Business travel risks are wide-ranging and fast-changing, from volatile geopolitics, natural disasters and climate change to the pandemic aftermath and protests. For anyone involved in booking travel, evaluating risks can seem overwhelming while staying ahead of the evolving landscape of every location is challenging. And that’s before considering the physical and mental wellbeing of your travelers.
Reed & Mackay Global Operational Director Tony Peckham shares his thoughts on what risk prevention questions should be top of mind for anyone booking corporate travel.
Should organisations operate a company-wide travel risk assessment?
Companies are now having to look far deeper into their travel risk policy, something that really began at the start of the pandemic. A few years ago, travel managers may have had to deal with travel health issues such as malaria or typhoid, but it’s more profound than that now.
Plus, it’s been one thing after another in recent years. Travel managers and bookers are still having to continue dealing with major weather disruptions and, if their travelers need to go to more volatile destinations, there’s the risk implications to understand about that too and implement into their travel policies.
Can a TMC help guide clients through risk management?
This is absolutely where a TMC can step in to help, providing essential advice from a centralized point of contact, offering peace of mind pre, during and post trips.
Naturally, if you have a traveler booked on a trip three months in advance, you can’t know what’s going to happening in the world that far in the future but, what a TMC should be doing, is sending out alerts regarding any potential risks, as the time of travel approaches, before it’s heard from any other source. A TMC should know when your travelers are travelling, their itineraries, they’ll have alerts set up on potential weather disruptions and anything that might affect operations at airports.
At Reed & Mackay, that’s delivered via our Incident Management Unit. Our systems link with those at the Foreign, Commonwealth and Development Office (FCDO), which means we can access information sooner than the media has a chance to report it. For example, if your travelers are going somewhere the FCDO has deemed difficult to travel to, we’ll send out an alert to remind you about the booking and that it’s essential to check FCDO advice.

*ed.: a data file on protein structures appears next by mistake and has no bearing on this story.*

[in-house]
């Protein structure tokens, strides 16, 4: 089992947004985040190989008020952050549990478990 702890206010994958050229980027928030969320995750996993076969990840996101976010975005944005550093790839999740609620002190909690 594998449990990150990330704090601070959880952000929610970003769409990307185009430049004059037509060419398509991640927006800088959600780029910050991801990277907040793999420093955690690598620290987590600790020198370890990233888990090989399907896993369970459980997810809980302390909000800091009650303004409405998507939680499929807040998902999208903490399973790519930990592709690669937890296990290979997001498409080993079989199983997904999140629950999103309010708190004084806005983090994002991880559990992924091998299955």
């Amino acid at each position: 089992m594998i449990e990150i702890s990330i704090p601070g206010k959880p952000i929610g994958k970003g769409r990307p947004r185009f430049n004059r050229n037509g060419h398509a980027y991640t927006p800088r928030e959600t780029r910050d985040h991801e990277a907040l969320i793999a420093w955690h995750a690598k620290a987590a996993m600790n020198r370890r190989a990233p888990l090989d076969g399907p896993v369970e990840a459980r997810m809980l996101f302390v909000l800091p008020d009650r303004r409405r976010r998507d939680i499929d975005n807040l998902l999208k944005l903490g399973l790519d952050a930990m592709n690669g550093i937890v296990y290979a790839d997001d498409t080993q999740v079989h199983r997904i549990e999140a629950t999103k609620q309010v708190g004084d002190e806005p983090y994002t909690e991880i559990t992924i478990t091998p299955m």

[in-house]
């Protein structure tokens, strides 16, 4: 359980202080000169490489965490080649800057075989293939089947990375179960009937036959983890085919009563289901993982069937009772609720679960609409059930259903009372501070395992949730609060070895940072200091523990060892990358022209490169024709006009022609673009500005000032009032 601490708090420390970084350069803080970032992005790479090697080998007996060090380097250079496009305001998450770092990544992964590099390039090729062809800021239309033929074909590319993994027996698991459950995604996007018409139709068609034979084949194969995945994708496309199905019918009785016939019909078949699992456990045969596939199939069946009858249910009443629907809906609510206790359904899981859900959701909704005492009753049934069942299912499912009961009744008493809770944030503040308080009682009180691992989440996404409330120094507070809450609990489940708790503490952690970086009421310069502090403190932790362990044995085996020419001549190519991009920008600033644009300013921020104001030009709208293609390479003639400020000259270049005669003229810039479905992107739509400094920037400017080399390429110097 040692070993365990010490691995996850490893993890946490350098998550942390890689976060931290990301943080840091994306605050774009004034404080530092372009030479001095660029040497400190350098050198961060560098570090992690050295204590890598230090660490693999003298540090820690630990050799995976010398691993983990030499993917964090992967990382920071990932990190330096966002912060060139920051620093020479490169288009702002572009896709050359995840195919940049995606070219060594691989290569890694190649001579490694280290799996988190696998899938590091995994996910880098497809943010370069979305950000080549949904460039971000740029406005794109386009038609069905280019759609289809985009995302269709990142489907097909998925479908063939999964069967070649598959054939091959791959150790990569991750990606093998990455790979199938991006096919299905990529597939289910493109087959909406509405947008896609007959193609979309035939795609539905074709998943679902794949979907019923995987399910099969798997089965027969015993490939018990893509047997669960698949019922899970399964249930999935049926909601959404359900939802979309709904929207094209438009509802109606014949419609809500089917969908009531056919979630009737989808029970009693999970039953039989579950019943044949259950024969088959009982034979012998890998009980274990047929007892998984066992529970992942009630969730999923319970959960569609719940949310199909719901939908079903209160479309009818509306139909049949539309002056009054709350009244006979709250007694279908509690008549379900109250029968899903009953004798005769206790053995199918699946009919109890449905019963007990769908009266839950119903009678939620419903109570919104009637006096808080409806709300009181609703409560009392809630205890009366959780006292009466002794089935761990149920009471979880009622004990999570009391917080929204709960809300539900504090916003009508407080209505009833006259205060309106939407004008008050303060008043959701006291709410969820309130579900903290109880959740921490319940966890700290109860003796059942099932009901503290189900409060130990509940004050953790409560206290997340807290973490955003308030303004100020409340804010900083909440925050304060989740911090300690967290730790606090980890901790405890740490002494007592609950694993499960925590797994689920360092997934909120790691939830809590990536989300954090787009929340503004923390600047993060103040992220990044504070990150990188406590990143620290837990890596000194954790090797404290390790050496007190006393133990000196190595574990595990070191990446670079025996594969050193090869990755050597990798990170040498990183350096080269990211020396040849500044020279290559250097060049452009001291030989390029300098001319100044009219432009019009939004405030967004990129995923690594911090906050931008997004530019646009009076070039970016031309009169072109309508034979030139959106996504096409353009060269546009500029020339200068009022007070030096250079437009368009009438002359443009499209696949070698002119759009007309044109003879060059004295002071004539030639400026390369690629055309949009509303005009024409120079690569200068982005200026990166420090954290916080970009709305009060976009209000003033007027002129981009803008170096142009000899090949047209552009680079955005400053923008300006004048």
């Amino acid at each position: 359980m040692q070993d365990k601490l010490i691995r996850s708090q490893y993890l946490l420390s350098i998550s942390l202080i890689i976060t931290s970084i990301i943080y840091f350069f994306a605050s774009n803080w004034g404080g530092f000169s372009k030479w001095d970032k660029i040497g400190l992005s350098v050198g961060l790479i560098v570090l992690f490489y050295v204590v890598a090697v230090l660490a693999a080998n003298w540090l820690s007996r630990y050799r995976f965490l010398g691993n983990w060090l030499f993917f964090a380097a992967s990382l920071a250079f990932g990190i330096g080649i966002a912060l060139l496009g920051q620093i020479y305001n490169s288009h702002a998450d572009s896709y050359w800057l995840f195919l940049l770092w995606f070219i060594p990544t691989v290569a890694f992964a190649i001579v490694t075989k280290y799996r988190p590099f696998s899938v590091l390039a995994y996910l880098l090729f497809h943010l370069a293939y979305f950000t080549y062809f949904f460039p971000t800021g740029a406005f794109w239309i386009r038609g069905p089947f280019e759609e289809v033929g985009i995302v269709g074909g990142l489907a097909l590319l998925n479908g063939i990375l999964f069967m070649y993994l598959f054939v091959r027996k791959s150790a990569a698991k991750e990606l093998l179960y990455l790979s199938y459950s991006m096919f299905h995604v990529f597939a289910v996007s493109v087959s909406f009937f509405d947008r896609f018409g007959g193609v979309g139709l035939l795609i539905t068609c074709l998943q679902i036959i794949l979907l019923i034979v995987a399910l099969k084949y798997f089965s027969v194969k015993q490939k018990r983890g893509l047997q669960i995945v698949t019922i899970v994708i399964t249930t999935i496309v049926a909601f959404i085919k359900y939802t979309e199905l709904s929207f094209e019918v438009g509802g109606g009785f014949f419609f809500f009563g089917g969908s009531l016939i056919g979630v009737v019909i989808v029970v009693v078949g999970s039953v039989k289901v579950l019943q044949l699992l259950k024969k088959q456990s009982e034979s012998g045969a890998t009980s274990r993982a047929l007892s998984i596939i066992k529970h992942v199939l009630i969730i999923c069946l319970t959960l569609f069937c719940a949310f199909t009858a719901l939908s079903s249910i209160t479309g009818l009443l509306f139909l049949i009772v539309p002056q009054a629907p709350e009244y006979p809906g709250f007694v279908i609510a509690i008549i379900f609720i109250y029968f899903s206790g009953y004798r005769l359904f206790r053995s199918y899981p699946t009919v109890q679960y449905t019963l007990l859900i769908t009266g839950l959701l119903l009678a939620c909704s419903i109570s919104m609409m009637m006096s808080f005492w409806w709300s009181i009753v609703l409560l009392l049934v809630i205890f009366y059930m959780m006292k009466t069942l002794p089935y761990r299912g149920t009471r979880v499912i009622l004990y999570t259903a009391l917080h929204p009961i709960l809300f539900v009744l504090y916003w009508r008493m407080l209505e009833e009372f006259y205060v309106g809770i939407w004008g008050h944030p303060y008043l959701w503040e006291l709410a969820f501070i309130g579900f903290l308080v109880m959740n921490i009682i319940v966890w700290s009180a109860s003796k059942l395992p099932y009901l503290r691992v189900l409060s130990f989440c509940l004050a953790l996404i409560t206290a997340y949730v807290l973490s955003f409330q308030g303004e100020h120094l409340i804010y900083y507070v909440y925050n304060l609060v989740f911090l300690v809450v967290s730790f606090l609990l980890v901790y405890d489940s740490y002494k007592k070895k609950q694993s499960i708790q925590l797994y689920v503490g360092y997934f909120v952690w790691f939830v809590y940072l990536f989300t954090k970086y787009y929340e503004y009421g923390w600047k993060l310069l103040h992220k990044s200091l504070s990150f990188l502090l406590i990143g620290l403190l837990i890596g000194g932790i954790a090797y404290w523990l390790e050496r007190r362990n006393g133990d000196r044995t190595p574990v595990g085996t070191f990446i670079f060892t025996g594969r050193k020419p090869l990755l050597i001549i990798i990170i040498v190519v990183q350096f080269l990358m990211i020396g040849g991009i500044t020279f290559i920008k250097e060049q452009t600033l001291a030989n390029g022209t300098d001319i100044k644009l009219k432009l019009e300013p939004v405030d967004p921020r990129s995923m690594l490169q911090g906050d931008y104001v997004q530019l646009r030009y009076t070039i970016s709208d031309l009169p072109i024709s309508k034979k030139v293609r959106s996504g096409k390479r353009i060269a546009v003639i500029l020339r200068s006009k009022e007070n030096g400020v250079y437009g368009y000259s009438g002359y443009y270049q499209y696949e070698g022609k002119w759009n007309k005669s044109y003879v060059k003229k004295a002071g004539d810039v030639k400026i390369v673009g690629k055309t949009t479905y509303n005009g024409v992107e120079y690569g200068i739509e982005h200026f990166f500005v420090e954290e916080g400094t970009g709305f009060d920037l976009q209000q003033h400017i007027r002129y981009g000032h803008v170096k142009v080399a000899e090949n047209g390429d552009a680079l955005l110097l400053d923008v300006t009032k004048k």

What are the key questions travel managers should ask when putting together a travel risk assessment?
The key questions include:
· Do you know where your employees are in the event of an emergency?
· Do the sources of information we rely on identify all external risks in real time?
· Are you able to quickly and effectively respond to any incident that endangers travelling employees?
· Are you able to receive communication from travelers 24 hours a day, 7 days a week, should they have any safety, security or health matters?
· Am I confident my TMC has all the correct contact details for all our travellers?
· Does my TMC have the resources to respond to developing incidents in an instant to secure the safety of travelers?
· Does my TMC have the ability to call on a wide range of sources to arrange specialist travel?
What’s important to remember is a TMC isn’t a travel risk management company; specialist partners that assess extreme risks are needed. Always ensure your TMC is working with trusted risk management partners. Here, we work with WorldAware, (part of Crisis24) with International SOS and with Healix, a company that offers a medically trained professional view. Whatever the client is looking for, we have the risk management contacts to recommend our clients partner with.
What advice would you give a company with travelers going to a destination where it doesn’t have a base or an office?
If they’re visiting somewhere that doesn’t have an office and haven’t been to before, do your due diligence, particularly if travelers are going to remote areas, as there’s both the health and safety elements to consider. If the business has people on the ground of where the travelers are going, ensure you ask for their advice.
Nevertheless, if a corporate traveler is going to visit a client in a destination they don’t know much about, it can be difficult to ask their client directly about the risk. That’s where a TMC, and the risk management partners it works with, can guide you.
what additional risk assessments should be in place for SOLO FEMALE BUSINESS TRAVELERS?
Assessing accommodation solo female travelers will be staying in is particularly important; first and foremost, check the destination of the hotel and its surroundings. Ensuring the safety of solo female travelers should be high up on the agenda. Companies need to do their due diligence and recognize this as part of its duty of care towards its travelers.
And ask your TMC for guidance with risk assessments. For example, if there isn’t a company car to collect you from the airport or between meetings, there are car suppliers we recommend that send the traveler a driver’s photo before they depart, so they know who they’re travelling with. Working with our partners, we can advise if something is suitable for a solo traveler.
Is COVID still a key factor in risk assessment guidance?
Not as much as before, but some clients continue to ask for this. We work with Sherpa, which has fantastic real-time guidance and advice. Our clients can check destination entry requirements by downloading the Reed & Mackay app. You can then link to Sherpa in the R&M Portal, where you’ll find all the latest travel and health restrictions from around the world.